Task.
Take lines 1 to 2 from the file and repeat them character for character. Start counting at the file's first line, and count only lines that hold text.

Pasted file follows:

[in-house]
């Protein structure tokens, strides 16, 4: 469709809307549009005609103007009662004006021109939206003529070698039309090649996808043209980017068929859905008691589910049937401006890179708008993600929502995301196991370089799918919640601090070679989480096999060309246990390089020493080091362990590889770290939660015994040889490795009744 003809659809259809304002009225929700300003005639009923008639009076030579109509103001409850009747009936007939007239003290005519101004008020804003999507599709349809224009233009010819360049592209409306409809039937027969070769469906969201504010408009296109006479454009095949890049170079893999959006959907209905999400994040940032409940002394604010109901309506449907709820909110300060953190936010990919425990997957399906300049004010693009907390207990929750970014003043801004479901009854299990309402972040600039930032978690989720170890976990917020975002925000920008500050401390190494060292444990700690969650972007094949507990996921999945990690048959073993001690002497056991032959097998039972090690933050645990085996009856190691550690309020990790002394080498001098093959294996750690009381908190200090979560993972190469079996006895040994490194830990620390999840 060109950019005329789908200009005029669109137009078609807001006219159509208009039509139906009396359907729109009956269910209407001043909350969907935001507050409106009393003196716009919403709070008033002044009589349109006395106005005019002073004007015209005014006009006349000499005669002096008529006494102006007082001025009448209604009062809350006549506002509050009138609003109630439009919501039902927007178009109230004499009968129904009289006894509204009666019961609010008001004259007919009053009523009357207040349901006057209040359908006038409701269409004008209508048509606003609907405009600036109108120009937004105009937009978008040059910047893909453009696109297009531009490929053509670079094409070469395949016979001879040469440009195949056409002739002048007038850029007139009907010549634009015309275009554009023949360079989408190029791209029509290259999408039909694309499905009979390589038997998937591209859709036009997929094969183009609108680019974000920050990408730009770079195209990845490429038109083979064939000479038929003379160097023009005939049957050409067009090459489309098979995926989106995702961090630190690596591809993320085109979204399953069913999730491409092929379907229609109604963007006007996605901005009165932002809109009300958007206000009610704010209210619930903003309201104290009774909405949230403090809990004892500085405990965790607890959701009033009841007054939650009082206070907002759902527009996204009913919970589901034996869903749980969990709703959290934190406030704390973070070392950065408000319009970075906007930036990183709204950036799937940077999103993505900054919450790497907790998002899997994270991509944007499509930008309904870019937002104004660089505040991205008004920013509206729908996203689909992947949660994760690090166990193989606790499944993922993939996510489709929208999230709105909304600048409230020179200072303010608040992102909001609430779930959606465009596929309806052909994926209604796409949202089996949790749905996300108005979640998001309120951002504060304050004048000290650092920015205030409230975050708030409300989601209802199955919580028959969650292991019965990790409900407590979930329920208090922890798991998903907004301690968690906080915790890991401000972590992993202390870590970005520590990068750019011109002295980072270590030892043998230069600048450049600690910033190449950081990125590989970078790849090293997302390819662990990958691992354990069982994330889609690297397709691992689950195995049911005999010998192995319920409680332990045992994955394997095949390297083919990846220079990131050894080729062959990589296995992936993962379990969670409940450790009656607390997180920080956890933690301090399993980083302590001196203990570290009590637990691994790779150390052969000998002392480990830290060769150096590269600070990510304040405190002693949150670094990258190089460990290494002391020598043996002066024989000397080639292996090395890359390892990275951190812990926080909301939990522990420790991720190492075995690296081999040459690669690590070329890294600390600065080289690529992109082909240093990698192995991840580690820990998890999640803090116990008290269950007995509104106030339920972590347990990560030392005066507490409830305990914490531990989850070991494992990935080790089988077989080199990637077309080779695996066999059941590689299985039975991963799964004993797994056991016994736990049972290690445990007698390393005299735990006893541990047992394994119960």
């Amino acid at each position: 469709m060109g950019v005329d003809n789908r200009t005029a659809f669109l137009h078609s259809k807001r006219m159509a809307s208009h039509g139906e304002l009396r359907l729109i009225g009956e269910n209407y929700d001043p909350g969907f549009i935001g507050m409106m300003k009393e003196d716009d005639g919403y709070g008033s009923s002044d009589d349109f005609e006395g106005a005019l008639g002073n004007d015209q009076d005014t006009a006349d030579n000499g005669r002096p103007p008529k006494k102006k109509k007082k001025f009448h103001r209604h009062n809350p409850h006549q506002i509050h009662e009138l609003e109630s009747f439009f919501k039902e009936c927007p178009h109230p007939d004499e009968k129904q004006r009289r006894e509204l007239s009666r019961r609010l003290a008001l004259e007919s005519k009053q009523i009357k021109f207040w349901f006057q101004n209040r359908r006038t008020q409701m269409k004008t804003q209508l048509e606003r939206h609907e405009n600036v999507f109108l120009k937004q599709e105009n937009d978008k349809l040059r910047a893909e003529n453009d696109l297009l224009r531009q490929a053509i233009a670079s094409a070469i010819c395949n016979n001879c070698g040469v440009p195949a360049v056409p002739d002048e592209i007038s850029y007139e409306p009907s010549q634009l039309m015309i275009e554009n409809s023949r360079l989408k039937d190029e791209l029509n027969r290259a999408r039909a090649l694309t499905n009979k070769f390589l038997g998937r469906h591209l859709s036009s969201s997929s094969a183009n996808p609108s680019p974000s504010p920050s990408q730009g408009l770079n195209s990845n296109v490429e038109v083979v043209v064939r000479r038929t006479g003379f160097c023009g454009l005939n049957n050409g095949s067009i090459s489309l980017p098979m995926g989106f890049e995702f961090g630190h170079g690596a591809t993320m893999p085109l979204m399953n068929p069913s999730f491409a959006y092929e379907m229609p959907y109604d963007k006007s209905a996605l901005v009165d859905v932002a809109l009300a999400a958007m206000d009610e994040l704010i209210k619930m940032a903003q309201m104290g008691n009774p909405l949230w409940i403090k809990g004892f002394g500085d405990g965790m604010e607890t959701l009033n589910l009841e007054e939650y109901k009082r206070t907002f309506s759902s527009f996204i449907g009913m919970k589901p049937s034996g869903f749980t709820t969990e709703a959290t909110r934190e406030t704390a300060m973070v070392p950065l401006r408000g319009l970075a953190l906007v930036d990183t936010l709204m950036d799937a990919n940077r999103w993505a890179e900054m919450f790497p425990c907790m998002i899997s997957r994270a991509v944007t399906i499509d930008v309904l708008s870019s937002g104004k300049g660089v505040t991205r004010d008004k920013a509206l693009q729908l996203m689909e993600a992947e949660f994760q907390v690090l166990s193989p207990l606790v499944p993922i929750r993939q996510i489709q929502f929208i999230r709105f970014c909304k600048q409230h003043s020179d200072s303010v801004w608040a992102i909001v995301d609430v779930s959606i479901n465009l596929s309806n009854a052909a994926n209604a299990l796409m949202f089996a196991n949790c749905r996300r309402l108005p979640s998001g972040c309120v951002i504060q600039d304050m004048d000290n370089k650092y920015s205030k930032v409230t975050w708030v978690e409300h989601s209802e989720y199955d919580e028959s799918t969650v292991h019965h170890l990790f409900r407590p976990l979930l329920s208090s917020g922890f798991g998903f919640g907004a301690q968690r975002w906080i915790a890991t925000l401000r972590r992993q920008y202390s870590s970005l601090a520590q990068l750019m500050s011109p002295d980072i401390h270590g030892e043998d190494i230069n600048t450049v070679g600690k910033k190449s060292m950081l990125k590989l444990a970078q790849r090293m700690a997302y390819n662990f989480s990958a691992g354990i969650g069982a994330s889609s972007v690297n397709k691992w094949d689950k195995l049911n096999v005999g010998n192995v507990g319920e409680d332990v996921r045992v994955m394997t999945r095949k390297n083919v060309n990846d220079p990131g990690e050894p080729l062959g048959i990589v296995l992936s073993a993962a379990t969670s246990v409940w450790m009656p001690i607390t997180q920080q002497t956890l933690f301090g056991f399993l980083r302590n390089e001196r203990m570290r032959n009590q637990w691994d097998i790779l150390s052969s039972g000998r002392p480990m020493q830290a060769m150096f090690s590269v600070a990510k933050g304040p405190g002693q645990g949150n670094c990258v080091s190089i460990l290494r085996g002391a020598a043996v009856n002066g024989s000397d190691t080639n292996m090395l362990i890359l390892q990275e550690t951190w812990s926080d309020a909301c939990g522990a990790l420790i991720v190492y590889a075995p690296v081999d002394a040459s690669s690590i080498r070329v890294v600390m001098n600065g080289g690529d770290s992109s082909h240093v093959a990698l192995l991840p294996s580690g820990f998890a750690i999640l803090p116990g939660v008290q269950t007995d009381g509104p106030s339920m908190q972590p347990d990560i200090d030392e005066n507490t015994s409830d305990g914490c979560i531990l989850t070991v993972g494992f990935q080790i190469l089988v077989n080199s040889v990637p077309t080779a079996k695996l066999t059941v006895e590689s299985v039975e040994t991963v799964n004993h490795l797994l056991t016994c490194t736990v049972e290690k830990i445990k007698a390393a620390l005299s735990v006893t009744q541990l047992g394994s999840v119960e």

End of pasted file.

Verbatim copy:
[in-house]
């Protein structure tokens, strides 16, 4: 469709809307549009005609103007009662004006021109939206003529070698039309090649996808043209980017068929859905008691589910049937401006890179708008993600929502995301196991370089799918919640601090070679989480096999060309246990390089020493080091362990590889770290939660015994040889490795009744 003809659809259809304002009225929700300003005639009923008639009076030579109509103001409850009747009936007939007239003290005519101004008020804003999507599709349809224009233009010819360049592209409306409809039937027969070769469906969201504010408009296109006479454009095949890049170079893999959006959907209905999400994040940032409940002394604010109901309506449907709820909110300060953190936010990919425990997957399906300049004010693009907390207990929750970014003043801004479901009854299990309402972040600039930032978690989720170890976990917020975002925000920008500050401390190494060292444990700690969650972007094949507990996921999945990690048959073993001690002497056991032959097998039972090690933050645990085996009856190691550690309020990790002394080498001098093959294996750690009381908190200090979560993972190469079996006895040994490194830990620390999840 060109950019005329789908200009005029669109137009078609807001006219159509208009039509139906009396359907729109009956269910209407001043909350969907935001507050409106009393003196716009919403709070008033002044009589349109006395106005005019002073004007015209005014006009006349000499005669002096008529006494102006007082001025009448209604009062809350006549506002509050009138609003109630439009919501039902927007178009109230004499009968129904009289006894509204009666019961609010008001004259007919009053009523009357207040349901006057209040359908006038409701269409004008209508048509606003609907405009600036109108120009937004105009937009978008040059910047893909453009696109297009531009490929053509670079094409070469395949016979001879040469440009195949056409002739002048007038850029007139009907010549634009015309275009554009023949360079989408190029791209029509290259999408039909694309499905009979390589038997998937591209859709036009997929094969183009609108680019974000920050990408730009770079195209990845490429038109083979064939000479038929003379160097023009005939049957050409067009090459489309098979995926989106995702961090630190690596591809993320085109979204399953069913999730491409092929379907229609109604963007006007996605901005009165932002809109009300958007206000009610704010209210619930903003309201104290009774909405949230403090809990004892500085405990965790607890959701009033009841007054939650009082206070907002759902527009996204009913919970589901034996869903749980969990709703959290934190406030704390973070070392950065408000319009970075906007930036990183709204950036799937940077999103993505900054919450790497907790998002899997994270991509944007499509930008309904870019937002104004660089505040991205008004920013509206729908996203689909992947949660994760690090166990193989606790499944993922993939996510489709929208999230709105909304600048409230020179200072303010608040992102909001609430779930959606465009596929309806052909994926209604796409949202089996949790749905996300108005979640998001309120951002504060304050004048000290650092920015205030409230975050708030409300989601209802199955919580028959969650292991019965990790409900407590979930329920208090922890798991998903907004301690968690906080915790890991401000972590992993202390870590970005520590990068750019011109002295980072270590030892043998230069600048450049600690910033190449950081990125590989970078790849090293997302390819662990990958691992354990069982994330889609690297397709691992689950195995049911005999010998192995319920409680332990045992994955394997095949390297083919990846220079990131050894080729062959990589296995992936993962379990969670409940450790009656607390997180920080956890933690301090399993980083302590001196203990570290009590637990691994790779150390052969000998002392480990830290060769150096590269600070990510304040405190002693949150670094990258190089460990290494002391020598043996002066024989000397080639292996090395890359390892990275951190812990926080909301939990522990420790991720190492075995690296081999040459690669690590070329890294600390600065080289690529992109082909240093990698192995991840580690820990998890999640803090116990008290269950007995509104106030339920972590347990990560030392005066507490409830305990914490531990989850070991494992990935080790089988077989080199990637077309080779695996066999059941590689299985039975991963799964004993797994056991016994736990049972290690445990007698390393005299735990006893541990047992394994119960």